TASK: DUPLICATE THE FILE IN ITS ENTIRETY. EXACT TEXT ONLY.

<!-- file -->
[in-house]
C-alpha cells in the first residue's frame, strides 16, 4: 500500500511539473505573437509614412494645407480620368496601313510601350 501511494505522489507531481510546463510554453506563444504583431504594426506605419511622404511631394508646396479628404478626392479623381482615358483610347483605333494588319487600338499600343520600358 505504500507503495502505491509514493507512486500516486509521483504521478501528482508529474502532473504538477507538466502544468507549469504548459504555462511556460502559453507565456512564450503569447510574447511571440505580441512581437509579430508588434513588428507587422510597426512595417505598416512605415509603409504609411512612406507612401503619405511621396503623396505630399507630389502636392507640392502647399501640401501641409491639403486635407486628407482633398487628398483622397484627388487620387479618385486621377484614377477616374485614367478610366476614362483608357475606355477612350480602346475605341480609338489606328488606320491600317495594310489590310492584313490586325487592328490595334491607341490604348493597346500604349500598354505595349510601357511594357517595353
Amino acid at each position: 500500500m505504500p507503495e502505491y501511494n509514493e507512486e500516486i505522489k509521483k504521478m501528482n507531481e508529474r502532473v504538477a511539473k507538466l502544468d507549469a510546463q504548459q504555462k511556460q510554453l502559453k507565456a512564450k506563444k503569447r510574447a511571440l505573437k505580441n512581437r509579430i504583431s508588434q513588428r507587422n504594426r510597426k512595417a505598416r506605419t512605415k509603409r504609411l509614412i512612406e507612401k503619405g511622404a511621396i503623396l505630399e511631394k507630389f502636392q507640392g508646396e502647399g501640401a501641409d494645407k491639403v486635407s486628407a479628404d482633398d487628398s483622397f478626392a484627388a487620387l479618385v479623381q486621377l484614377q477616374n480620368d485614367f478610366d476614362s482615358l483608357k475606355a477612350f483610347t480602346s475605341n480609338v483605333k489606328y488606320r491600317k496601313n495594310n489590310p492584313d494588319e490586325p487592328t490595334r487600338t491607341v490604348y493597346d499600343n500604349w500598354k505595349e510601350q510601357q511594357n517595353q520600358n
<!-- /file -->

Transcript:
[in-house]
C-alpha cells in the first residue's frame, strides 16, 4: 500500500511539473505573437509614412494645407480620368496601313510601350 501511494505522489507531481510546463510554453506563444504583431504594426506605419511622404511631394508646396479628404478626392479623381482615358483610347483605333494588319487600338499600343520600358 505504500507503495502505491509514493507512486500516486509521483504521478501528482508529474502532473504538477507538466502544468507549469504548459504555462511556460502559453507565456512564450503569447510574447511571440505580441512581437509579430508588434513588428507587422510597426512595417505598416512605415509603409504609411512612406507612401503619405511621396503623396505630399507630389502636392507640392502647399501640401501641409491639403486635407486628407482633398487628398483622397484627388487620387479618385486621377484614377477616374485614367478610366476614362483608357475606355477612350480602346475605341480609338489606328488606320491600317495594310489590310492584313490586325487592328490595334491607341490604348493597346500604349500598354505595349510601357511594357517595353
Amino acid at each position: 500500500m505504500p507503495e502505491y501511494n509514493e507512486e500516486i505522489k509521483k504521478m501528482n507531481e508529474r502532473v504538477a511539473k507538466l502544468d507549469a510546463q504548459q504555462k511556460q510554453l502559453k507565456a512564450k506563444k503569447r510574447a511571440l505573437k505580441n512581437r509579430i504583431s508588434q513588428r507587422n504594426r510597426k512595417a505598416r506605419t512605415k509603409r504609411l509614412i512612406e507612401k503619405g511622404a511621396i503623396l505630399e511631394k507630389f502636392q507640392g508646396e502647399g501640401a501641409d494645407k491639403v486635407s486628407a479628404d482633398d487628398s483622397f478626392a484627388a487620387l479618385v479623381q486621377l484614377q477616374n480620368d485614367f478610366d476614362s482615358l483608357k475606355a477612350f483610347t480602346s475605341n480609338v483605333k489606328y488606320r491600317k496601313n495594310n489590310p492584313d494588319e490586325p487592328t490595334r487600338t491607341v490604348y493597346d499600343n500604349w500598354k505595349e510601350q510601357q511594357n517595353q520600358n